This summary briefing comes to us through the courtesy of Just Foreign Policy.
1) Some American doctors are pleading U.S. officials to keep the Navy hospital ship Comfort in Haiti, the Baltimore Sun reports. University of Southern California surgeon Randy Sherman, medical director for the aid organization Operation Smile, said “there is no doubt” there are enough earthquake victims to keep the Comfort busy. He thinks it could operate at high volume for at least three more months. US doctors say Haiti is replete with patients whose orthopedic injuries have healed improperly and require complex surgeries that only the Comfort can provide.
2) Human Rights Watch said Honduran authorities should ensure that recent killings and other attacks on opponents of the 2009 coup are promptly and thoroughly investigated. HRW has received credible reports of multiple acts of violence over the past month targeting members of the National Popular Resistance Front, including killings, rape, torture, kidnapping, and assault.
3) Brazil rebuffed a U.S. appeal for new sanctions on Iran over its nuclear program, vowing during a visit from Secretary of State Clinton not to “bow down” to international pressure, AP reports. “It is not prudent to push Iran against a wall,” President Lula said. “The prudent thing is to establish negotiations.”
4) A federal prosecutor testified that a US Embassy official told him State Department officials sought to obstruct investigation of the 2007 shooting episode in which Blackwater security guards were accused of murdering 17 Iraqi civilians, the New York Times reports. David Farrington, a State Department security agent, told prosecutors some of his colleagues were handling evidence in a way they hoped would help the Blackwater guards avoid punishment. Prosecutors contended they had evidence that there had been a concerted effort to make the case go away by at least some embassy officials.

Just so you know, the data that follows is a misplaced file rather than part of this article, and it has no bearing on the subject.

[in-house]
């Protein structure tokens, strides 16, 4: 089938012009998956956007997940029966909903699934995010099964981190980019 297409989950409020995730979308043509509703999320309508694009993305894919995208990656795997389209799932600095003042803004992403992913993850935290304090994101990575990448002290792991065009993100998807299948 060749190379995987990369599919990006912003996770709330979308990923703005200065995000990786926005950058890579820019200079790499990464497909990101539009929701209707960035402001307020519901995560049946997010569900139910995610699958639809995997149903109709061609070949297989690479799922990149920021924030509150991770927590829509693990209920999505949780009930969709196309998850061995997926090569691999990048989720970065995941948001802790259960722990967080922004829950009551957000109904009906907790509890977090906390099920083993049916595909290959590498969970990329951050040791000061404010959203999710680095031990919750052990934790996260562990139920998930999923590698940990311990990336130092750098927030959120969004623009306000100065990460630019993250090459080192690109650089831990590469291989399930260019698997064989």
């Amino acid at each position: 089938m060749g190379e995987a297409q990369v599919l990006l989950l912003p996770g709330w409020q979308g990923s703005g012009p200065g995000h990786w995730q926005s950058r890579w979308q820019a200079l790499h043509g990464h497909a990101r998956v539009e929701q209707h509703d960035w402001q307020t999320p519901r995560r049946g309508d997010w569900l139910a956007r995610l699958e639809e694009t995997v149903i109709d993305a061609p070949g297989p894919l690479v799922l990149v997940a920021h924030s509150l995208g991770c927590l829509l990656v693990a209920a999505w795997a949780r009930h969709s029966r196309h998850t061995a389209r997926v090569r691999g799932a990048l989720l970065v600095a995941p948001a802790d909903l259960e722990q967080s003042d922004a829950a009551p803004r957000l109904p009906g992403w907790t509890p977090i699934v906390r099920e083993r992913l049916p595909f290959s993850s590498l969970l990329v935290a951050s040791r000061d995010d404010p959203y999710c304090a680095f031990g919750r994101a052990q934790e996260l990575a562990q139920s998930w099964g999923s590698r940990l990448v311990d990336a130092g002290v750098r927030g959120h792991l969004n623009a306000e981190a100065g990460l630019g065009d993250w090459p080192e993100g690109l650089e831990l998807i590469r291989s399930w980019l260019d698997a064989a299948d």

5) Afghan President Karzai’s public invitation to the Taliban to attend a peace conference this spring has sparked disagreement between the U.S. and Britain, the Washington Post reports. The Obama administration has argued that substantive talks should wait until the military balance has shifted more sharply in favor of the coalition. But the British, facing strong domestic disapproval over the war, appear eager to see negotiations begin sooner rather than later. That position is shared by a number of senior U.S. military officials, who predicted that negotiations with insurgents could gain traction as early as this year.
6) Afghan civilian deaths in “escalation of force incidents” in which U.S. troops fired on civilians who came close to their convoys or roadblocks increased 43 percent in 2009 to 113, McClatchy reports. A McChrystal order involving “aggressive driving” hasn’t cut the number of civilians killed when U.S. troops warn approaching civilians to back away, then end up opening fire on them. Military commanders told McClatchy that a review of incidents since McChrystal issued his driving directive found that in every instance in which U.S. troops opened fire on a car since McChrystal arrived, subsequent investigation found that there was no threat to the soldiers.
7) The Obama administration is seeking to reverse a 12-year-old ban on training a unit of the Indonesian military whose members have been convicted of beatings, kidnappings and other abuses, the Washington Post reports. Sen. Leahy and Human Rights Watch criticized the move.
8) Prime Minister Netanyahu, citing concern over Israel’s image, persuaded Jerusalem’s mayor to delay demolition of Palestinian homes in a municipal tourism project, Reuters reports. The US praised Netanyahu’s move.
9) Aid workers say that families displaced by the U.S. assault on Marja cannot find temporary housing or medical assistance, writes Joshua Foust in the New York Times. Marja needs to hold a constitutionally mandated election to choose a mayor, not face a governor forced upon it by Kabul, Foust suggests.
10) Afghanistan promised to clarify restrictions on news coverage of Taliban strikes, and hinted it may row back from a total ban on filming during attacks, Reuters reports. US officials said they would make clear to Afghanistan their support for a free media.
11) Prosecutors urged a Venezuelan court to approve a request for the US to extradite former President Carlos Andres Perez for government violence committed during street protests in which hundreds of people died, AP reports. Perez has lived in the Miami area for more than a decade.